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Oxiranes, also referred to as epoxides, are organic compounds in which an oxygen atom is bonded to two adjacent carbon atoms, forming a 3-membered ring. The three-membered ring in oxirane is highly strained and readily opens under mild conditions. This property is extensively used in organic synthesis. For example, oxirane on treatment with reagents like water, methanol, hydrochloric acid, and base forms ethylene glycol, methyl cellosolve, 2-chloroethanol and polyethylene glycol, respectively. A unique behaviour of oxiranes is the trans-annular fission, which involves the cleavage of C-C and C-O bonds, which may occur with or without the accompanying hydrogen transfer to oxygen.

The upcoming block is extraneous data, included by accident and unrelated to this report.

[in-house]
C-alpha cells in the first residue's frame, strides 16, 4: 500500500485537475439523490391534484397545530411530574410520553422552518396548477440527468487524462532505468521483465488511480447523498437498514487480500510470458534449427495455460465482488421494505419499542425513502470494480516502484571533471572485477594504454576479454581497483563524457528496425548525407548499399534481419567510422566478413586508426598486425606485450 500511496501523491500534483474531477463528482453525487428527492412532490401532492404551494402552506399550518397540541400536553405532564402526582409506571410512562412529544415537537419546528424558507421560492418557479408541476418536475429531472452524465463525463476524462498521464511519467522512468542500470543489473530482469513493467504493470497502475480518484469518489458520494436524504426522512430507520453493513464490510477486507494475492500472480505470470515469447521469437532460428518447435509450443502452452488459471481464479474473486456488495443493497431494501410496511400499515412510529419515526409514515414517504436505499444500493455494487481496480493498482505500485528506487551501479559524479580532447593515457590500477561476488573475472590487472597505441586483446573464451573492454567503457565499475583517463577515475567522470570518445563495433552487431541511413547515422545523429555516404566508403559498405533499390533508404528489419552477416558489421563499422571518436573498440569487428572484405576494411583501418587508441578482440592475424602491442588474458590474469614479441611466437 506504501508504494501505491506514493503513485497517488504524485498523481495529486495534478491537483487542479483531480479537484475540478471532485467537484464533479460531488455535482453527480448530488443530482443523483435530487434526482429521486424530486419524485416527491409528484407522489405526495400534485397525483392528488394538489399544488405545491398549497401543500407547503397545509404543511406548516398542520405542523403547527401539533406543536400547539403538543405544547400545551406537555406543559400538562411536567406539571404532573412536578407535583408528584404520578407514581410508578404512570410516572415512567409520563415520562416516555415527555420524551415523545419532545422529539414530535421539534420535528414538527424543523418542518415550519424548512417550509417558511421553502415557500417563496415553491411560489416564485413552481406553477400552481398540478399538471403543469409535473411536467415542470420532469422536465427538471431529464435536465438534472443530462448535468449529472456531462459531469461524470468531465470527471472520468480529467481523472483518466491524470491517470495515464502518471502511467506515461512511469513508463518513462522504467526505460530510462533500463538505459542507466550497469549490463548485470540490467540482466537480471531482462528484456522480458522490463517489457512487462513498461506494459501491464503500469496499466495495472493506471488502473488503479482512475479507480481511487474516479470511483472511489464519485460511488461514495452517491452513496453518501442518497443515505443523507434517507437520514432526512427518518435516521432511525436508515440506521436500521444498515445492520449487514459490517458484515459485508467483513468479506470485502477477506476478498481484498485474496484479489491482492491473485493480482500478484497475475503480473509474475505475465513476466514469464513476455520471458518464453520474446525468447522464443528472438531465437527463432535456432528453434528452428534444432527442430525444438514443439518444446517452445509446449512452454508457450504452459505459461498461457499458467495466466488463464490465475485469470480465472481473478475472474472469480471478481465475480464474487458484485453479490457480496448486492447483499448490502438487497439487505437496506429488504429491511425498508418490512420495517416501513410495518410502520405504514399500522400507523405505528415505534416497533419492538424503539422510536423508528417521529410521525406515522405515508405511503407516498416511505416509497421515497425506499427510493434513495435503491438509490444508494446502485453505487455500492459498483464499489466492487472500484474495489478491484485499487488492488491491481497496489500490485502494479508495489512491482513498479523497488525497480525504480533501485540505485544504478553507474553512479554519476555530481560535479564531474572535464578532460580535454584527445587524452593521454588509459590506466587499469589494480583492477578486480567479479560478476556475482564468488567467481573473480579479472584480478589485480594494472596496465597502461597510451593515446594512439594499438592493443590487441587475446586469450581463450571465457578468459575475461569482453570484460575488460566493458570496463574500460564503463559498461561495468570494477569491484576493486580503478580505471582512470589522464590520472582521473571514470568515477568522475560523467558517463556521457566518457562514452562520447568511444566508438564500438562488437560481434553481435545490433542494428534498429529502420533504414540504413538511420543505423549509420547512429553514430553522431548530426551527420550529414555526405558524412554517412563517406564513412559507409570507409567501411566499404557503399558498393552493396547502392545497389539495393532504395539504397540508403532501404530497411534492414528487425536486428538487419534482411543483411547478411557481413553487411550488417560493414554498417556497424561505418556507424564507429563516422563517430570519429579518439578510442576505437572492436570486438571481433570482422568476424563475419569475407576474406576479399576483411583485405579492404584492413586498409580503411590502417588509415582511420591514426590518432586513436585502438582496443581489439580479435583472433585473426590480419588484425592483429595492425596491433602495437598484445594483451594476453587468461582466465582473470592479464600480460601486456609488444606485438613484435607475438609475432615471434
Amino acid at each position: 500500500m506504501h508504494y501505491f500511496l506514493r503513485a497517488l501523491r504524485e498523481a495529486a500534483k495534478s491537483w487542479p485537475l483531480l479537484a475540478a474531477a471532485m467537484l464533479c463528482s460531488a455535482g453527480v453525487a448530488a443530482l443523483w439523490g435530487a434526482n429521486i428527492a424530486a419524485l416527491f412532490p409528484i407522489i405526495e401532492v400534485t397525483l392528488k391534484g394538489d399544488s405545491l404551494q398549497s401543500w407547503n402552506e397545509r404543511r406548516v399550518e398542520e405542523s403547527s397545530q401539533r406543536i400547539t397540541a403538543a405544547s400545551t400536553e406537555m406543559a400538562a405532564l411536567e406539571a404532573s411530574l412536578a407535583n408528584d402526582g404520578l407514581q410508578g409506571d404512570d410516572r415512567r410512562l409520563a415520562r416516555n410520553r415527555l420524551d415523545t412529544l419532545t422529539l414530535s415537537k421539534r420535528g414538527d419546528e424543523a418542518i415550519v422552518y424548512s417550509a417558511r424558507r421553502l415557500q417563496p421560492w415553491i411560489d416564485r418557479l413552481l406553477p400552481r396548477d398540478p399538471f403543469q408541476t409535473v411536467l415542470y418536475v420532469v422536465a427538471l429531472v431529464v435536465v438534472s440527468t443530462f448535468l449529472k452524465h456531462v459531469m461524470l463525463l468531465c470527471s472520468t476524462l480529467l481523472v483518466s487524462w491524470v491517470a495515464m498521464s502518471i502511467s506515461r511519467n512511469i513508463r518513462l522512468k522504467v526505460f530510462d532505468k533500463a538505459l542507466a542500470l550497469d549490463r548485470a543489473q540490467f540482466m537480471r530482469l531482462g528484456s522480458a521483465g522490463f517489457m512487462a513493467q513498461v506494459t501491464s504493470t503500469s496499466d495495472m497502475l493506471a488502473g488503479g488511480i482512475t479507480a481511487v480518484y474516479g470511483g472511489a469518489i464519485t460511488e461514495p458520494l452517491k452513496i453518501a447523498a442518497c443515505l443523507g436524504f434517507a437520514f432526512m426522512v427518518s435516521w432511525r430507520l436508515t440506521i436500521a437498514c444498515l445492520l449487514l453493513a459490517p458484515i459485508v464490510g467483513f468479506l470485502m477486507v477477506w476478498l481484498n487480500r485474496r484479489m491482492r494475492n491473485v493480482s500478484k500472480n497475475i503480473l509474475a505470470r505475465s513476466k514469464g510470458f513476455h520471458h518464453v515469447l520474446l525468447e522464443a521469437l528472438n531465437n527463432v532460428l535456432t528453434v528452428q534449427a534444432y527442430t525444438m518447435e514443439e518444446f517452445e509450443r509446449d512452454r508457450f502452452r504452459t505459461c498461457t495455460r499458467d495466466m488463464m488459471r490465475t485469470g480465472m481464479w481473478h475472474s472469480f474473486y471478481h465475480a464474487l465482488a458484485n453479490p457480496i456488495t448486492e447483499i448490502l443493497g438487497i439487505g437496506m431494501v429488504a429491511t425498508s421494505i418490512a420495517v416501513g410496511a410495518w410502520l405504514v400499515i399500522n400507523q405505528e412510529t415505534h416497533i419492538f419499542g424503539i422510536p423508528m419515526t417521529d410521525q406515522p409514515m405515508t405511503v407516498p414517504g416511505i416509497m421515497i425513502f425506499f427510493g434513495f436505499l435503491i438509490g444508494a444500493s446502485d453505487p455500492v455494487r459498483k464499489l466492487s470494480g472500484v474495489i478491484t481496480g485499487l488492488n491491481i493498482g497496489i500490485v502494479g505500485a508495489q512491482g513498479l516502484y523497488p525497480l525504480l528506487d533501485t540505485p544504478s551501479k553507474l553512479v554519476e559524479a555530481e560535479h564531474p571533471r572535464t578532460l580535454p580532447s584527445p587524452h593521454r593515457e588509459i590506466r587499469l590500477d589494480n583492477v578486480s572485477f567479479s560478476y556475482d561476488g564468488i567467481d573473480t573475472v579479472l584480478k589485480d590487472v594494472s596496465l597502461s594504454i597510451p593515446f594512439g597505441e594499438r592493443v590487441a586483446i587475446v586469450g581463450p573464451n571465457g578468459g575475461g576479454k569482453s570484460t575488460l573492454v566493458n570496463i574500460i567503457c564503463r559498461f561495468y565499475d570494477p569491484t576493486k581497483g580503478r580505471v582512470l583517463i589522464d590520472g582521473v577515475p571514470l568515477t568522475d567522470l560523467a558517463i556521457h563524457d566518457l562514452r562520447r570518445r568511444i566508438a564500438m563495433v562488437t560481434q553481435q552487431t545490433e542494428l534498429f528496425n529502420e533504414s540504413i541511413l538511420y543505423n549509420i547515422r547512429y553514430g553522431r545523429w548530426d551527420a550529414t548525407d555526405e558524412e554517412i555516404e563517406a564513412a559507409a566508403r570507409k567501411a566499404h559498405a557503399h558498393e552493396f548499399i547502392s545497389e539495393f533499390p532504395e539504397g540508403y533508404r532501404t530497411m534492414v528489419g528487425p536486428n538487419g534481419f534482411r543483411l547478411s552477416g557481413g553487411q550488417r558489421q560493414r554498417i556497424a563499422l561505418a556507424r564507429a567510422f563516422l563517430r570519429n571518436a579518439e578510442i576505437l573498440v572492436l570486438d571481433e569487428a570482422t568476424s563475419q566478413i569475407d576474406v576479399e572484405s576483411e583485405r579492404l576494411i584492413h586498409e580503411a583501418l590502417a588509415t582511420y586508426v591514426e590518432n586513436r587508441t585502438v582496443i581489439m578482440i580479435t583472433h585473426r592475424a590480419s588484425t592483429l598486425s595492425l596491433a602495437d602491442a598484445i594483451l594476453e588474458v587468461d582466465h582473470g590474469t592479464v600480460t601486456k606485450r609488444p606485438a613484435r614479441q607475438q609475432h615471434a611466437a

Oxiranes are critical in the manufacture of detergents, thickeners, solvents, and plastics. In the medical equipment industry, steam is replaced by oxirane to sterilize heat sensitive tools as it does not leave any residue. The prominent derivative of oxirane, ethylene glycol, can be converted into polyester fibers or polyethylene terephthalate (PET) resin. Polyester fibres are used in clothing, carpets, and upholstery; PET resin is a recyclable plastic used for packaging film and bottles.